In his inauguration speech this year, President Obama mentioned the Stonewall Riots in the same breath as the Seneca Falls Convention and the Selma marches, setting the stage for progress in gay rights and establishing the movement as the great civil rights issue of the upcoming years.
On Monday, the Republican Party quietly took a huge leap forward in extending marriage equality to all. As reported by the New York Times, several top Republicans, including former presidential candidate Jon Huntsman, signed a legal brief arguing that gay people have a constitutional right to marry and that their unions would allow more children to grow up in two parent homes, thus supporting the party’s strong familial values. It’s a startling and inspiring sentiment, but there’s a catch: very few of the dozens who signed the brief still hold a position of power. The New York Times article takes special care to emphasize that this change of heart is still contradictory to House Republican leadership and is probably unlikely to change many minds.
A few weeks later, in his State of the Union address, Obama outlined a few other key issues his administration would focus on in the next four years including healthcare reform, climate change, immigration reform, and gun control. On many of these issues, House Republicans and particularly Speaker John Boehner have fought the new legislation tooth and nail, defiantly shooting down, griping about, or refusing to address them (examples here, here, and here, to name a few). New reports claim, should this inaction continue, Obama might simply take executive actions to pass several bills himself, including some on carbon emissions and gay rights.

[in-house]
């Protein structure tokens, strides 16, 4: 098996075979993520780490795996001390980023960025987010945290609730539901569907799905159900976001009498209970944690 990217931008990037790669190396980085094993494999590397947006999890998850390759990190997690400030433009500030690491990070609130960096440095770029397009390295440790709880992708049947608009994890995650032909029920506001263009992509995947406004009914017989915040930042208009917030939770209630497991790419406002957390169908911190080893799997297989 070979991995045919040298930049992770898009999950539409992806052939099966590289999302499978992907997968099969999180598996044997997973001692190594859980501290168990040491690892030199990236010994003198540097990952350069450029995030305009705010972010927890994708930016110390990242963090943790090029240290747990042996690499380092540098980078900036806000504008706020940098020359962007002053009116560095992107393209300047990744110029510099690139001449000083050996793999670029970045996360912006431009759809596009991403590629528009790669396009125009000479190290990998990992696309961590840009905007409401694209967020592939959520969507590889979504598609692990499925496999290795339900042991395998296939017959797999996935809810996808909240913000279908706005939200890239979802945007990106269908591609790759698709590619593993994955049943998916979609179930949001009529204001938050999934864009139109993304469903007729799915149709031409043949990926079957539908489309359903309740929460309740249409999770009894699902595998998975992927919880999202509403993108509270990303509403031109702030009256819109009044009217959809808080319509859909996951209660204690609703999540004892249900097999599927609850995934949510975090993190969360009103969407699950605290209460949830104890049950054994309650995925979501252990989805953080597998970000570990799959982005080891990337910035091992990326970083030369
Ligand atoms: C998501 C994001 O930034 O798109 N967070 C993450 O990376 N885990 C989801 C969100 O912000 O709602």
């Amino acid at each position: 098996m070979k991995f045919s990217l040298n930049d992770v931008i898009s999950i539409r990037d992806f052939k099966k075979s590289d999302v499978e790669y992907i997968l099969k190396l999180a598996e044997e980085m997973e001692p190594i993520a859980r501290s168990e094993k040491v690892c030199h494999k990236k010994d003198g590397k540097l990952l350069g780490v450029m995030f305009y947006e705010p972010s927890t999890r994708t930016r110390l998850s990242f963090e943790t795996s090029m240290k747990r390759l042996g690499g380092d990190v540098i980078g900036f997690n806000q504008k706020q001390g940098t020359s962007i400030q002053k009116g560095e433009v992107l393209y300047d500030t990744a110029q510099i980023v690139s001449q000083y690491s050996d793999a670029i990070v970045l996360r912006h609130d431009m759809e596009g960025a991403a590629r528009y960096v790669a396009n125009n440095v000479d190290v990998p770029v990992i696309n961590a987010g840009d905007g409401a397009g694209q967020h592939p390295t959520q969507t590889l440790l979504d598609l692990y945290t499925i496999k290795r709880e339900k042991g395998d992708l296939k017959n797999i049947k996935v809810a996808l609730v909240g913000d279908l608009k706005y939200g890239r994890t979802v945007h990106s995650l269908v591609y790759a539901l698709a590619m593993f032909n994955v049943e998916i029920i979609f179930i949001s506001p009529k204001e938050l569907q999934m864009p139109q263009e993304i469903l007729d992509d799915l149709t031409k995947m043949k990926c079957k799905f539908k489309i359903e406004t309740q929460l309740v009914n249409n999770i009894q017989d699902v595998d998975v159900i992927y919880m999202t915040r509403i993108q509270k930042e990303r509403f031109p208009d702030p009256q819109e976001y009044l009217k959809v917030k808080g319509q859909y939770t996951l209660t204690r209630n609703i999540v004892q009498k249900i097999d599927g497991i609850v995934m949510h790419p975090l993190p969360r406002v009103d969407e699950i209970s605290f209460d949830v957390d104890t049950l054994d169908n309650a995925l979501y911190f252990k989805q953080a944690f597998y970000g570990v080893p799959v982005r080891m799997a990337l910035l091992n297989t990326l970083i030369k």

In my look at the next four years following Obama’s successful bid for re-election, I wrote that the GOP would have to put their egos aside and work toward compromises, lest they fade out of national political influence altogether. Though the legal brief on gay marriage is a small step forward, the party still has not done nearly enough to amend what many consider outdated policies and work across the aisle to pass bills that would be beneficial to all. It’s this startling refusal to compromise that’s not only preventing progress from being made, but is emblematic of a party that keeps losing political ground along with chances to recover.
Most of the bills that have been proposed, though they skew left, are supported by a majority of the country. Even more, they are vital steps on a path that seems inevitable – it seems ridiculous to doubt that one day all homosexuals in America will be able to marry, that all assault weapons will be banned, that immigrants will not face an impossible route to citizenship. Nitpicking or blocking these bills is only a bothersome roadblock and assures that any Republican influence that could have resulted from cooperation will be gone.
At what point does the GOP recognize this? Why not save face and build up some good will leading up to the 2016 election? More importantly, why combat the President and the Democratic Party simply for the sake of being combative? I believe firmly that real progress will be made in the next four years – I’m just not sure whether both parties will be happy about it.